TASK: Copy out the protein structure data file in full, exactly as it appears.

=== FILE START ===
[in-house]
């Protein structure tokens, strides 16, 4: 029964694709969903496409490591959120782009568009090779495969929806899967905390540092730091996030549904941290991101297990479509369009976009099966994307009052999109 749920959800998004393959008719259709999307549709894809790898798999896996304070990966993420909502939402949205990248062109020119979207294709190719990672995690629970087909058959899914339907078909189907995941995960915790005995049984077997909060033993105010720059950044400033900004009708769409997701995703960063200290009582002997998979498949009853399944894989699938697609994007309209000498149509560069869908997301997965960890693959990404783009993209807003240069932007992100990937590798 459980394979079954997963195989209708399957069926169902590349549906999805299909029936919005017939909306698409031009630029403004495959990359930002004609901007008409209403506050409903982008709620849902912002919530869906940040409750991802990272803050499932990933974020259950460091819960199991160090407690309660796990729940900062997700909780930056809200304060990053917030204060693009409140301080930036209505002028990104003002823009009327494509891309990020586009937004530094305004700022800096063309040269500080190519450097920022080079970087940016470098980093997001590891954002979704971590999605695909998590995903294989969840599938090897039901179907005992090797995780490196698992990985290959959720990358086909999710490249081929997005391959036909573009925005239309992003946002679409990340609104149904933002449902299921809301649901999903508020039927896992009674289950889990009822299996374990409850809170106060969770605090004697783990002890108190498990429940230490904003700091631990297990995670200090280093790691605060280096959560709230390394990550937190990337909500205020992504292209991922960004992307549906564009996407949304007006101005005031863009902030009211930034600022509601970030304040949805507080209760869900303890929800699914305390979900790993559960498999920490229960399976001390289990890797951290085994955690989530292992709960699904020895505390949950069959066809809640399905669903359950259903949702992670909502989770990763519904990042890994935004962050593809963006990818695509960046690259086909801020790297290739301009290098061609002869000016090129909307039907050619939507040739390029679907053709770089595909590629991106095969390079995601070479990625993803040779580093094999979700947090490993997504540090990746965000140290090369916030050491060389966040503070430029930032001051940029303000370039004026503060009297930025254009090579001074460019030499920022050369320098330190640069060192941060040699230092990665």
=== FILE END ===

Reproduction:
[in-house]
């Protein structure tokens, strides 16, 4: 029964694709969903496409490591959120782009568009090779495969929806899967905390540092730091996030549904941290991101297990479509369009976009099966994307009052999109 749920959800998004393959008719259709999307549709894809790898798999896996304070990966993420909502939402949205990248062109020119979207294709190719990672995690629970087909058959899914339907078909189907995941995960915790005995049984077997909060033993105010720059950044400033900004009708769409997701995703960063200290009582002997998979498949009853399944894989699938697609994007309209000498149509560069869908997301997965960890693959990404783009993209807003240069932007992100990937590798 459980394979079954997963195989209708399957069926169902590349549906999805299909029936919005017939909306698409031009630029403004495959990359930002004609901007008409209403506050409903982008709620849902912002919530869906940040409750991802990272803050499932990933974020259950460091819960199991160090407690309660796990729940900062997700909780930056809200304060990053917030204060693009409140301080930036209505002028990104003002823009009327494509891309990020586009937004530094305004700022800096063309040269500080190519450097920022080079970087940016470098980093997001590891954002979704971590999605695909998590995903294989969840599938090897039901179907005992090797995780490196698992990985290959959720990358086909999710490249081929997005391959036909573009925005239309992003946002679409990340609104149904933002449902299921809301649901999903508020039927896992009674289950889990009822299996374990409850809170106060969770605090004697783990002890108190498990429940230490904003700091631990297990995670200090280093790691605060280096959560709230390394990550937190990337909500205020992504292209991922960004992307549906564009996407949304007006101005005031863009902030009211930034600022509601970030304040949805507080209760869900303890929800699914305390979900790993559960498999920490229960399976001390289990890797951290085994955690989530292992709960699904020895505390949950069959066809809640399905669903359950259903949702992670909502989770990763519904990042890994935004962050593809963006990818695509960046690259086909801020790297290739301009290098061609002869000016090129909307039907050619939507040739390029679907053709770089595909590629991106095969390079995601070479990625993803040779580093094999979700947090490993997504540090990746965000140290090369916030050491060389966040503070430029930032001051940029303000370039004026503060009297930025254009090579001074460019030499920022050369320098330190640069060192941060040699230092990665």